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Musk suggested that a fleet of smaller semi-autonomous buses could transition the role of the bus driver to that of a fleet manager. In the Tesla scenario, you’d arrange to ride these buses via a cellphone app, although Musk also suggested placing fixed summon buttons at existing bus stops.

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Tesla says its bus design would have car-like performance, so as not to impede traffic flow, and would include a flexible seating layout that could accommodate wheelchairs, strollers, and bicycles.

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The Mercedes-Benz Future Bus, as it stands, is diesel-powered, but the company has announced an all-electric propulsion system for its buses on the way for 2018; that should beat Tesla by many years. Would getting the Tesla name, or Mercedes-Benz’s active-safety reputation, into city buses make Americans more likely to ride them? It’s too early to say, but with these two names involved, the future of public transit now looks not only safer but a little more glamorous.

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29th July 2016

2017 Chrysler Pacifica Tested: Back in the Game

2017-Chrysler-Pacifica-PLACEMENT

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Chrysler likes to take credit for introducing the minivan, way back in 1984. It was an overnight success, competition soon followed, and a generation of millennials grew up spilling Cheerios and sippy cups all over the spacious interiors of minivans. READ MORE ››

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29th July 2016

2017 Chrysler Pacifica – Instrumented Test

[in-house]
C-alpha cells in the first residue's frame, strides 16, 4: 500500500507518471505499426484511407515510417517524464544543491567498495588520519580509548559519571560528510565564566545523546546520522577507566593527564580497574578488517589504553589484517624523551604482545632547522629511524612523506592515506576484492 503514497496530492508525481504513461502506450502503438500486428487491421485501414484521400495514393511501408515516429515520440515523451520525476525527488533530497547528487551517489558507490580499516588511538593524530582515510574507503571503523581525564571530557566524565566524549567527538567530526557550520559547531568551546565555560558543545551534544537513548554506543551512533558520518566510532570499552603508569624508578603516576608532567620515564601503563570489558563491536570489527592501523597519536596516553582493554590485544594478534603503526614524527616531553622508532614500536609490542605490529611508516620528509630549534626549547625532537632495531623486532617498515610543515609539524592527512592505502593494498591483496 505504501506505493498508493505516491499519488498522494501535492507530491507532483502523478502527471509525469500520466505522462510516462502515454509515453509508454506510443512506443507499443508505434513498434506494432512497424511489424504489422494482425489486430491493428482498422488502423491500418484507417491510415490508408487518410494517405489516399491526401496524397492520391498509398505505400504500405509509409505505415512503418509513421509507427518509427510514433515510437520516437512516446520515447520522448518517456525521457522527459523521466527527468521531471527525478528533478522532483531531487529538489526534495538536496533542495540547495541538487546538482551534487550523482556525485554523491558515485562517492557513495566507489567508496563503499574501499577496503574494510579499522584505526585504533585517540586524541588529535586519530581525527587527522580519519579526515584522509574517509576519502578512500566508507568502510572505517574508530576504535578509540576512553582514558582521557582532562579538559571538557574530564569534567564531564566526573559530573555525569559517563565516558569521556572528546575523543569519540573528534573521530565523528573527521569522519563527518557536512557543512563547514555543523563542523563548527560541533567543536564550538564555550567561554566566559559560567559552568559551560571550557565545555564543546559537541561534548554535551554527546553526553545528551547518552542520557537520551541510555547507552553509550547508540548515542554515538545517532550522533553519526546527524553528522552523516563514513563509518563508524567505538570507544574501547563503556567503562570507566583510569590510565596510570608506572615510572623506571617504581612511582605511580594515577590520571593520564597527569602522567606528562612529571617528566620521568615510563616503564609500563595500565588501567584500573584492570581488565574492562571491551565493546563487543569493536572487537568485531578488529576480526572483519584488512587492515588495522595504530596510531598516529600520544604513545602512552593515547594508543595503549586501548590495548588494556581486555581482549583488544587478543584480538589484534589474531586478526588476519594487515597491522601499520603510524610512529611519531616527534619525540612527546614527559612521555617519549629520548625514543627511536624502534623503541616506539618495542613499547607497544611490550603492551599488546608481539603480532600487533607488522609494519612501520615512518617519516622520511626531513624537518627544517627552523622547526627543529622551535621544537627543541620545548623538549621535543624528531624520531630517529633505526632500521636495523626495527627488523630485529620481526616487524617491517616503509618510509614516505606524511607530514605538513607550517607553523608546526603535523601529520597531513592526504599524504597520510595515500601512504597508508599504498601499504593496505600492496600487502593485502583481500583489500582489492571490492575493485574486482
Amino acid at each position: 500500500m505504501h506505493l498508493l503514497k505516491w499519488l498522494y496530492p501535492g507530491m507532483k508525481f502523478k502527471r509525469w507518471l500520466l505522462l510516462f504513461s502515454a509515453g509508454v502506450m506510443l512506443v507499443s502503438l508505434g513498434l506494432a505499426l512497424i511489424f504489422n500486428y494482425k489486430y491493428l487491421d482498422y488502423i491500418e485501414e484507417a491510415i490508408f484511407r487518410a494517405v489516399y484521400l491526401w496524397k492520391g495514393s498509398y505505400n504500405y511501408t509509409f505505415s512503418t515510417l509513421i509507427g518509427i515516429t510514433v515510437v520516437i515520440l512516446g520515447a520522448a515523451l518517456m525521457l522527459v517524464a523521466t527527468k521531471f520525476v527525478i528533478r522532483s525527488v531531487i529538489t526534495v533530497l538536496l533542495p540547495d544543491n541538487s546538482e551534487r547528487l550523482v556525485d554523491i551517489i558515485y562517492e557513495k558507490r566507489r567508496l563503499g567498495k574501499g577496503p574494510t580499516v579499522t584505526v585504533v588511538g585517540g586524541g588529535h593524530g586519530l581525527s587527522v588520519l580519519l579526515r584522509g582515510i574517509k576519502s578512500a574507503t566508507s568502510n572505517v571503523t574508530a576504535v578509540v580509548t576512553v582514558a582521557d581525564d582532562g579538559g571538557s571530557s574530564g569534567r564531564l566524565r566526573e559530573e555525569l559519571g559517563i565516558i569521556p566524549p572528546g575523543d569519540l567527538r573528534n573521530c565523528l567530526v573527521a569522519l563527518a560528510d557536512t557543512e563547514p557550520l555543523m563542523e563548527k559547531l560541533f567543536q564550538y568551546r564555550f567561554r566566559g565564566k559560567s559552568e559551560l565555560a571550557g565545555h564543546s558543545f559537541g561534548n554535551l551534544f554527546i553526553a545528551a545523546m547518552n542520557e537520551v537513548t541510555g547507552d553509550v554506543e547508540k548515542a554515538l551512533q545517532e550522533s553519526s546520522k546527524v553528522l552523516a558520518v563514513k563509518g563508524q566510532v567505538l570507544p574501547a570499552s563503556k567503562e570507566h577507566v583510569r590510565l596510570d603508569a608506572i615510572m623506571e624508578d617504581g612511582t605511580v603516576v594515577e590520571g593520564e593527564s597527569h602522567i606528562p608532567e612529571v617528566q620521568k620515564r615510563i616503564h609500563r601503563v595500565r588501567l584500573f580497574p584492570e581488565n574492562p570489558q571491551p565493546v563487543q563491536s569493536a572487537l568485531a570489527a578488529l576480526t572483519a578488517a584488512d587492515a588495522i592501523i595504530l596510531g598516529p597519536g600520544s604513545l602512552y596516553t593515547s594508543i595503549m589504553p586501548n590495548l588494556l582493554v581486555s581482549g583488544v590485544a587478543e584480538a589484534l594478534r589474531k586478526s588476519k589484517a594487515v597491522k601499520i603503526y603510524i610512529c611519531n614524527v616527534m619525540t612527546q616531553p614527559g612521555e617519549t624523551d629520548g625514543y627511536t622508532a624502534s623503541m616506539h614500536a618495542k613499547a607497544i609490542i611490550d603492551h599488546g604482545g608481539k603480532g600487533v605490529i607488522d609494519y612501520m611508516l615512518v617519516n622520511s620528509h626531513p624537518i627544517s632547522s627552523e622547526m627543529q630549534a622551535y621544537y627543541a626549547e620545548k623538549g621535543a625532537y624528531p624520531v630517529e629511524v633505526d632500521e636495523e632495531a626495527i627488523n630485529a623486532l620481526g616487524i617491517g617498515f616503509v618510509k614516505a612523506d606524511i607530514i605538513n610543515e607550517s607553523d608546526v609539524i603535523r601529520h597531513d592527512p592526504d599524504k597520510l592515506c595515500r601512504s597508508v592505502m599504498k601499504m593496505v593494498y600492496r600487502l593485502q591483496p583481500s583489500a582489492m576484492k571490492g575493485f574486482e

-2017 Chrysler Pacifica-2017 Chrysler Pacifica-2017 Chrysler Pacifica-2017 Chrysler Pacifica-2017 Chrysler Pacifica-2017 Chrysler Pacifica-2017 Chrysler Pacifica-2017 Chrysler Pacifica-2017 Chrysler Pacifica-2017 Chrysler Pacifica-2017 Chrysler Pacifica-2017 Chrysler Pacifica-2017 Chrysler Pacifica-2017 Chrysler Pacifica-2017 Chrysler Pacifica-2017 Chrysler Pacifica-2017 Chrysler Pacifica-2017 Chrysler Pacifica-2017 Chrysler Pacifica-2017 Chrysler Pacifica-2017 Chrysler Pacifica-2017 Chrysler Pacifica-2017 Chrysler Pacifica-2017 Chrysler Pacifica-2017 Chrysler Pacifica-2017 Chrysler Pacifica-2017 Chrysler Pacifica-2017 Chrysler Pacifica-2017 Chrysler Pacifica-2017 Chrysler Pacifica-2017 Chrysler Pacifica-2017 Chrysler Pacifica-2017 Chrysler Pacifica-2017 Chrysler Pacifica-2017 Chrysler Pacifica-2017 Chrysler Pacifica-2017 Chrysler Pacifica-2017 Chrysler Pacifica-2017 Chrysler Pacifica-2017 Chrysler Pacifica-2017 Chrysler Pacifica-2017 Chrysler Pacifica-2017 Chrysler Pacifica-2017 Chrysler Pacifica-2017 Chrysler Pacifica-2017 Chrysler Pacifica-2017 Chrysler Pacifica-2017 Chrysler Pacifica-2017 Chrysler Pacifica-2017 Chrysler Pacifica-2017 Chrysler Pacifica-2017 Chrysler Pacifica-2017 Chrysler Pacifica-2017 Chrysler Pacifica-2017 Chrysler Pacifica-2017 Chrysler Pacifica-2017 Chrysler Pacifica-2017 Chrysler Pacifica-2017 Chrysler Pacifica-2017 Chrysler Pacifica-2017 Chrysler Pacifica-2017 Chrysler Pacifica-2017 Chrysler Pacifica-2017 Chrysler Pacifica-2017 Chrysler Pacifica-2017 Chrysler Pacifica-2017 Chrysler Pacifica-2017 Chrysler Pacifica 3.6-liter V-6 engine-2017 Chrysler Pacifica 3.6-liter V-6 engine--